Dr. Betti Hertzberg Ressler is a Board Certified Pediatrician on staff at Miami Children's Hospital. Dr. Hertzberg developed the toilet training video "Let's Go Potty." She is the co-author of "The Doctor's Book of Home Remedies for Children."
Biting and Kicking
Question: My 20 month old son hits, bites, and kicks. He is not aggressive in that he smiling the whole time, but I want to teach him to stop. What can I do?
Answer: At the ripe old age of 20 months, it's not surprising that your son has
picked up some ways of getting attention. Is it possible
that when he started teething and began to comfort himself by knawing on
flesh, he caused the adults to smile and (giggle) because it was cute?
I'm as guilty as anyone on that count!
When those little pegs break through, your child takes comfort in chomping on
whatever is available in order to make his gums feel good.
Teething rings work, but who can resist a nice soft cheek?
Many things that a child mimics are things that have seen either on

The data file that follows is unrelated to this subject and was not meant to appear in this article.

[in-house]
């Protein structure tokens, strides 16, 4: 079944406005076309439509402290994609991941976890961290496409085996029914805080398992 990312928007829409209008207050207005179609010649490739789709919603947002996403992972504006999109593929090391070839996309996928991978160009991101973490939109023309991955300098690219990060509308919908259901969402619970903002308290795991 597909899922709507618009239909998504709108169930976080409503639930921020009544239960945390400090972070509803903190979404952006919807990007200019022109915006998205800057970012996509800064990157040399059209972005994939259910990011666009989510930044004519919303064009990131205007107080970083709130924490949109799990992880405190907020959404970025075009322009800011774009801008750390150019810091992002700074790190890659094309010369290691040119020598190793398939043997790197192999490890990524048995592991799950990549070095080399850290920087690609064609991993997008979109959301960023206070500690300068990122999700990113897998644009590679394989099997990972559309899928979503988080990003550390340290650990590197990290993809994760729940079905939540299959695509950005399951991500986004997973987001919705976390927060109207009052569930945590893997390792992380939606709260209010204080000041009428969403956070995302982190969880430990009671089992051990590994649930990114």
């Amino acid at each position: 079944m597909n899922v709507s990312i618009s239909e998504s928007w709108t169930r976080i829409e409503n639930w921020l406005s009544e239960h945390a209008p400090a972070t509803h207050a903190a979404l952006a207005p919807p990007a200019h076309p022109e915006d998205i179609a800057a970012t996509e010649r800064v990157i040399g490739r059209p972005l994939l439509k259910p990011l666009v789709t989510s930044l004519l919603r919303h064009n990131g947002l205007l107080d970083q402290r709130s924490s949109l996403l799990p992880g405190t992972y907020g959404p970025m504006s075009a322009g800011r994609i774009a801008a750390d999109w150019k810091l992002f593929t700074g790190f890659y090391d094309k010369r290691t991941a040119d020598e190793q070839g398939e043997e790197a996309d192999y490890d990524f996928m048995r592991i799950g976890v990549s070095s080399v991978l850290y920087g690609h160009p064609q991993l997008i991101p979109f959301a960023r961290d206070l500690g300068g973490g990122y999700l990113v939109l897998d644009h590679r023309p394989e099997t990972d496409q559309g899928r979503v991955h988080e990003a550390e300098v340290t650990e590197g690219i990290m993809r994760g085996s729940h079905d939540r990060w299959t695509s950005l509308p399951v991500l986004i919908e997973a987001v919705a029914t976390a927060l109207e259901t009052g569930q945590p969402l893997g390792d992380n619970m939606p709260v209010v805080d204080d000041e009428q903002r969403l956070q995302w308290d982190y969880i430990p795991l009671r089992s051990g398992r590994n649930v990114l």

television or in real life. It only takes one look and it can be repeated!
Whether it's a bite or a swing. It may be an innocent gesture or a "fun
thing" that is repeated. Right from wrong is not part of the concrete
thinking of a toddler. No reason for it. It's just something that causes a
response. Early on they learn what buttons to push!
Consistency and appropriate gestures
(ie: if it's not the right thing to do, we don't laugh) is only one of the
hard things we as parents have to be able to model to our children. As hard
as it may appear, being a role model, is probably one of the
hardest things that we can do and one of the most solid things to ingrain in
our children as they grow.
How can we undo that which has been done? Backtrack and each time an undesirable behavior is exhibited, less attention is given to that particular behavior. It is said that if you want something to go away, don't reinforce it. In other words, the less attention paid to a behavior, the less important it
becomes. There are always new things to focus on! Distraction is great.
Change the subject matter and re-focus.
Dr. Betti Hertzberg
Also see: Does Strep Throat lead to Scarlet's Fever?
Can a pediatrician comfortably prescribe and manage ADHD medication or is it better suited to a psychiatrist?
Ask Dr. Betti your questions
This information is not intended to be a substitute for visiting your pediatrician. If you or your child has specific concerns, you should see your doctor for a diagnosis and treatment.